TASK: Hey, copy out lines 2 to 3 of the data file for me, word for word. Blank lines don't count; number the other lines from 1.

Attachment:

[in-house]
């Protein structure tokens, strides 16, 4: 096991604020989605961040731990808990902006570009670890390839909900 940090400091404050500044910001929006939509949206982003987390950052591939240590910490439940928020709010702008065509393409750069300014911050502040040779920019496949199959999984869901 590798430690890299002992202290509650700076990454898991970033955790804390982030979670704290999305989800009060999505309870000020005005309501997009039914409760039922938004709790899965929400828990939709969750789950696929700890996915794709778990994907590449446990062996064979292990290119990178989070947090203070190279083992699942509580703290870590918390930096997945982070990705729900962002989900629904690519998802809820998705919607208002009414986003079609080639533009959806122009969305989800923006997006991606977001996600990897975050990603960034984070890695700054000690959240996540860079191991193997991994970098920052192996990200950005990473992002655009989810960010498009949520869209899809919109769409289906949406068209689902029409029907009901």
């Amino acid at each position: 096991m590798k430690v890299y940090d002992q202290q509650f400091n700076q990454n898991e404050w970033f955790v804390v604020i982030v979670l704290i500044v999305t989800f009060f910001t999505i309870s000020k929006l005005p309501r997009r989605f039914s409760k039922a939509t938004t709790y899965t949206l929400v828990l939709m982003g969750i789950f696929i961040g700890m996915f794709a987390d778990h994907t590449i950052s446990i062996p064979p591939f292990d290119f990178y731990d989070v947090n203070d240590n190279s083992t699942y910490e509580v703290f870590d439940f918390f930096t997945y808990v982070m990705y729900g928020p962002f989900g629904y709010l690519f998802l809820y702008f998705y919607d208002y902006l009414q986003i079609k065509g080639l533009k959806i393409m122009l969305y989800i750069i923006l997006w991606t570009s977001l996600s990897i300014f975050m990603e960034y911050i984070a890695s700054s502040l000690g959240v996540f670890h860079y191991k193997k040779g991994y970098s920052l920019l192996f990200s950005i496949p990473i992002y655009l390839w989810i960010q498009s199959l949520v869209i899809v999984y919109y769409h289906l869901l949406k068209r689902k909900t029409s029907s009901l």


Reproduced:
């Protein structure tokens, strides 16, 4: 096991604020989605961040731990808990902006570009670890390839909900 940090400091404050500044910001929006939509949206982003987390950052591939240590910490439940928020709010702008065509393409750069300014911050502040040779920019496949199959999984869901 590798430690890299002992202290509650700076990454898991970033955790804390982030979670704290999305989800009060999505309870000020005005309501997009039914409760039922938004709790899965929400828990939709969750789950696929700890996915794709778990994907590449446990062996064979292990290119990178989070947090203070190279083992699942509580703290870590918390930096997945982070990705729900962002989900629904690519998802809820998705919607208002009414986003079609080639533009959806122009969305989800923006997006991606977001996600990897975050990603960034984070890695700054000690959240996540860079191991193997991994970098920052192996990200950005990473992002655009989810960010498009949520869209899809919109769409289906949406068209689902029409029907009901």
């Amino acid at each position: 096991m590798k430690v890299y940090d002992q202290q509650f400091n700076q990454n898991e404050w970033f955790v804390v604020i982030v979670l704290i500044v999305t989800f009060f910001t999505i309870s000020k929006l005005p309501r997009r989605f039914s409760k039922a939509t938004t709790y899965t949206l929400v828990l939709m982003g969750i789950f696929i961040g700890m996915f794709a987390d778990h994907t590449i950052s446990i062996p064979p591939f292990d290119f990178y731990d989070v947090n203070d240590n190279s083992t699942y910490e509580v703290f870590d439940f918390f930096t997945y808990v982070m990705y729900g928020p962002f989900g629904y709010l690519f998802l809820y702008f998705y919607d208002y902006l009414q986003i079609k065509g080639l533009k959806i393409m122009l969305y989800i750069i923006l997006w991606t570009s977001l996600s990897i300014f975050m990603e960034y911050i984070a890695s700054s502040l000690g959240v996540f670890h860079y191991k193997k040779g991994y970098s920052l920019l192996f990200s950005i496949p990473i992002y655009l390839w989810i960010q498009s199959l949520v869209i899809v999984y919109y769409h289906l869901l949406k068209r689902k909900t029409s029907s009901l």